European nations broaden police powers
A draft British law would allow terrorism suspects to be detained without trial.
LONDON — Governments across Europe are toughening their security laws in the wake of Sept. 11, causing concern among civil liberties activists that the laws will go too far in curtailing freedoms.
The British government this week proposed detaining some terrorist suspects indefinitely without trial, on the grounds of a "national emergency," as part of a Draconian new law to broaden police powers.
The German parliament is soon due to debate a new law, widening the scope of police investigations of suspected terrorists, and France recently adopted a law that gives police greater freedom of action.
European rights activists share their American counterparts' concern that the "war on terrorism" will curb civil liberties on their side of the Atlantic, too.
The British legislation "undermines basic principles of justice and freedom" and "punches a hole in our constitutional protections," complains John Wadham, director of Liberty, Britain's leading civil-liberties organization.
"We do need to take measures against terrorist attack, but these measures [in the French law] will not be effective," adds Jean-Pierre Dubois, vice president of the French Human Rights League.
Under the British law, to be debated in Parliament next week and due to be passed by Christmas, the government would declare a state of emergency, allowing it to opt out of one article of the European Convention of Human Rights.
That convention forbids a key element of the new legislation - a plan to detain indefinitely foreign terrorist suspects who cannot be deported. Presenting the bill to Parliament yesterday, Home Secretary David Blunkett said it contained "proportionate and targeted measures, which will ensure and safeguard our way of life against those who would take our freedom away."
Some 20 people are likely to be jailed under the law, government officials say. Similar measures were taken against a handful of Iraqi citizens during the Gulf War, and about 2,000 Irish Republican Army suspects were held without trial during the 1970s in Northern Ireland.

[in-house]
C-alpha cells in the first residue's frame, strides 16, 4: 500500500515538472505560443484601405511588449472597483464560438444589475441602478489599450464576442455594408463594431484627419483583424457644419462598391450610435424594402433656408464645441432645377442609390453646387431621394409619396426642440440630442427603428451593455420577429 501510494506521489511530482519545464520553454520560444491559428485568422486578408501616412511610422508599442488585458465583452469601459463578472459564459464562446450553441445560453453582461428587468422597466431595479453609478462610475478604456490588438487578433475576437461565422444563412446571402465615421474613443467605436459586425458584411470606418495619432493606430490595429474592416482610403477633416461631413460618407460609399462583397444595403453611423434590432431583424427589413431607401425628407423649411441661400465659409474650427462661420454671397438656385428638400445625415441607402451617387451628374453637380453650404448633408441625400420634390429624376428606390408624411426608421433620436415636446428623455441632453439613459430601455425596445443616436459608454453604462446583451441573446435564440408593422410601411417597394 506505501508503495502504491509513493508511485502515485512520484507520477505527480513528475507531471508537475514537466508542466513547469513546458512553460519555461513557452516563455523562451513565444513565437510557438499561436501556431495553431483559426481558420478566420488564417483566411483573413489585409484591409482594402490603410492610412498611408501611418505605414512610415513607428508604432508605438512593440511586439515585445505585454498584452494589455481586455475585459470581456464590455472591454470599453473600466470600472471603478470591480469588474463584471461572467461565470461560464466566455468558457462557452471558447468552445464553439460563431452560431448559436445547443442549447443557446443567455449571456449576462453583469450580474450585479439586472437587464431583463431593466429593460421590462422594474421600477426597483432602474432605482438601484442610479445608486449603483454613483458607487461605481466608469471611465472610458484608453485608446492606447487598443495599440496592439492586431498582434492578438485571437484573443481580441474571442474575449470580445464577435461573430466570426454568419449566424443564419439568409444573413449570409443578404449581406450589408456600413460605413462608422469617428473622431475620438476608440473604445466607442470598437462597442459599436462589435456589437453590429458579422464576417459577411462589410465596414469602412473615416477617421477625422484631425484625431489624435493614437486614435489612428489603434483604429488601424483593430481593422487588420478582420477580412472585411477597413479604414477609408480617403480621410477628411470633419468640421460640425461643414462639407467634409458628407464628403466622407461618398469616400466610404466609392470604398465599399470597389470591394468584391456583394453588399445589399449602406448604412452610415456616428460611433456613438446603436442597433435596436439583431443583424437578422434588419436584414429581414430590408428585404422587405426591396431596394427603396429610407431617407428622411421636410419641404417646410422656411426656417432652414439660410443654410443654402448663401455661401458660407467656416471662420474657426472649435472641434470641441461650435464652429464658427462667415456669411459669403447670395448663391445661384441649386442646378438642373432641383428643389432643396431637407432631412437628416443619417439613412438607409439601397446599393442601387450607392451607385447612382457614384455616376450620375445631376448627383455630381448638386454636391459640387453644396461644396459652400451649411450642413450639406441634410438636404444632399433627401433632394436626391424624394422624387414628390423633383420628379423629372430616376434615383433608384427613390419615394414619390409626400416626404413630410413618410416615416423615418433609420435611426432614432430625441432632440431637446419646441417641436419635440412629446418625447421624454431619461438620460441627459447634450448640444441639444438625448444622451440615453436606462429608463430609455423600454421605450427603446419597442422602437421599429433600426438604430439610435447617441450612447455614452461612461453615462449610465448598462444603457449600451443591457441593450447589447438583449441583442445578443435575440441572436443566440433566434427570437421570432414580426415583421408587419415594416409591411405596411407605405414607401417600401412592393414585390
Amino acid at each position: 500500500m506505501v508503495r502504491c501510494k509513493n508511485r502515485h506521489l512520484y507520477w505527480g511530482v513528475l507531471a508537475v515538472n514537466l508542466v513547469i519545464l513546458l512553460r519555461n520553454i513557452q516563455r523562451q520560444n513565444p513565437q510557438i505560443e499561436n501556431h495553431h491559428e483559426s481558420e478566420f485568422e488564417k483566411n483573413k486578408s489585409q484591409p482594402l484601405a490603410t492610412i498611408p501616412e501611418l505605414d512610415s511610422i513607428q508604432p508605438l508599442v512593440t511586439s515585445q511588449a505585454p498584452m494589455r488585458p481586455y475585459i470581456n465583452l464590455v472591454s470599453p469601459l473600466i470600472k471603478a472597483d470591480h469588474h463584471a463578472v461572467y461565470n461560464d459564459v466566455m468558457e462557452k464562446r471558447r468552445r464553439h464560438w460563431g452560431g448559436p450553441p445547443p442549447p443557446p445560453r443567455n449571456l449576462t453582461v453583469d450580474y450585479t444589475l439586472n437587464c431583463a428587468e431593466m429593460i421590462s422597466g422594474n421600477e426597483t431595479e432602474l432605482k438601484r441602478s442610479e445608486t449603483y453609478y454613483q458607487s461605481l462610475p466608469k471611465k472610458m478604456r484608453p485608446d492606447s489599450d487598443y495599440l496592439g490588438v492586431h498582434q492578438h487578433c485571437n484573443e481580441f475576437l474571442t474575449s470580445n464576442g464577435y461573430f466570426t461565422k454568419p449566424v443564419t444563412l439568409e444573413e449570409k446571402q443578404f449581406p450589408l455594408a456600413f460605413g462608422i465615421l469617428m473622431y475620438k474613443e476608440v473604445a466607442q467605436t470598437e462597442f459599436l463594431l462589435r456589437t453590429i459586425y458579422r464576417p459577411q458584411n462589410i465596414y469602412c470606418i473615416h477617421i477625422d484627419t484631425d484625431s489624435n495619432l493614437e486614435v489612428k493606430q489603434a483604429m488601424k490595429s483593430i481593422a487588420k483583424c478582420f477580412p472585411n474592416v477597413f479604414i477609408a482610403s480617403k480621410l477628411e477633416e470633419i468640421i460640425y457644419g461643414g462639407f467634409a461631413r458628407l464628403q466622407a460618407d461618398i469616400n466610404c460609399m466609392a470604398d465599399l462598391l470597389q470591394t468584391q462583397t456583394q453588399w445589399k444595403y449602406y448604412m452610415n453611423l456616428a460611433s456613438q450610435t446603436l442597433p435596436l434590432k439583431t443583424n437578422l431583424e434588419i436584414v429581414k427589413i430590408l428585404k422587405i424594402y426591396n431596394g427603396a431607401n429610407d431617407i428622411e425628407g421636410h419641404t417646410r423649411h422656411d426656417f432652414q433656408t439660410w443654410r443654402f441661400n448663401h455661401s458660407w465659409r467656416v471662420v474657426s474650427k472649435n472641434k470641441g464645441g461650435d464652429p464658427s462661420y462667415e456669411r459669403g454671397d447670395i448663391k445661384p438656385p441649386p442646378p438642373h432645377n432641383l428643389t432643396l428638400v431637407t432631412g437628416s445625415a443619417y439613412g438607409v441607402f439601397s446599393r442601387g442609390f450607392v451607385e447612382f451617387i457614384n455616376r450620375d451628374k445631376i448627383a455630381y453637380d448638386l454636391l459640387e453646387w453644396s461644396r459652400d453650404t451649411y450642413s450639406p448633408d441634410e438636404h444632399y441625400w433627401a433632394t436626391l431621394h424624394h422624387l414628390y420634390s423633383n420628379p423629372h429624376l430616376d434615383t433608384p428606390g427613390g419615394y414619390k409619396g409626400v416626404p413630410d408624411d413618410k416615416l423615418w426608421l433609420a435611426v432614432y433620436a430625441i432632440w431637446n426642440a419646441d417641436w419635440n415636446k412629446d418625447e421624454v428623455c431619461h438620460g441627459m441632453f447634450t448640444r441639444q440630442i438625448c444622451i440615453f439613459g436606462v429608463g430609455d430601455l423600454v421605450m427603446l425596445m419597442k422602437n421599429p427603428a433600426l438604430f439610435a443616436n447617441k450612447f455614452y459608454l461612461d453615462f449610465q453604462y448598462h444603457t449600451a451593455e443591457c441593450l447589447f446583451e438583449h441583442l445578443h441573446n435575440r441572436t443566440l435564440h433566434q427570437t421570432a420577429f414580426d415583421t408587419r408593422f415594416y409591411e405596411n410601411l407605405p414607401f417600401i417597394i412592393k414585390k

Foreigners on a government list of terrorist suspects will be jailed by a special commission, headed by a senior judge, for renewable six-month periods. The judge will have the authority to bar the suspects and their attorneys from the hearings when the intelligence services present the evidence against them. "The number of people concerned is not the issue," says Mark Littleford, campaigns director for Liberty. "The problem is the matter of principle. The government is seeking to get around the need for substantial evidence."
Among other measures, the bill also introduces a new crime - incitement to religious hatred - carrying a maximum penalty of seven years' imprisonment, which civil-liberties activists fear could curb free speech.
Antinuclear campaigners are worried by a clause dealing with nuclear facilities that would make it a crime to publish the details of the movement of nuclear-waste trains.
In Germany, where a number of the alleged ringleaders of the Sept. 11 plot lived and studied for several years, the government is planning new steps to strengthen its antiterrorist legislation.
Parliament has already passed a law giving the authorities the power to ban organizations using their religious status for criminal ends, and is due to consider further measures soon.
Security legislation is especially sensitive in Germany, both because there are 7 million foreigners there, and because of the country's experience of totalitarianism. "People are very cautious about anything to do with identity cards and police powers," says Cem Ozdemir, a spokesman for the Green party, the junior coalition partner in the government. "There is always a tendency to see if something reminds us of our history."
Germany's proposed legislation would make it easier for the authorities to deport suspected terrorists, broaden the federal police force's investigative powers, and introduce new, more detailed identity cards, incorporating biometric elements.
The Greens fought hard to keep even harsher provisions out of the legislation and say they will oppose any move to put citizens' photos on the new ID cards.
With closed-circuit surveillance cameras a common feature in public places, "faces on ID cards would mean we would have a George Orwell state," worries Mr. Ozdemir. "It is not the business of the state to see who is going where when."
In the wake of the terrorist attacks on New York and Washington, the French government hastily tacked new provisions onto a security bill to widen police powers of search. They may now search car trunks at will, and do not need to go to an investigating magistrate to get a warrant to search houses or business premises.
Though minor compared with the changes envisioned in British law, these measures worry Mr. Dubois because of the way he expects them to be used.
"Police already do identity checks in a very discriminatory way, always checking people who look Arab, and we are concerned that these new measures will be enforced in the same way," Dubois says.
It is not certain, however, that all the new laws against terrorism envisioned in Europe will stand. A British High Court judge this week ordered a judicial review of a government decision to freeze the assets of a Saudi businessmen accused of financing terrorism.
"It is crucial," the judge told the court, that "when there are question marks about orders of this kind, which are of a Draconian nature, that they are properly tested in the courts."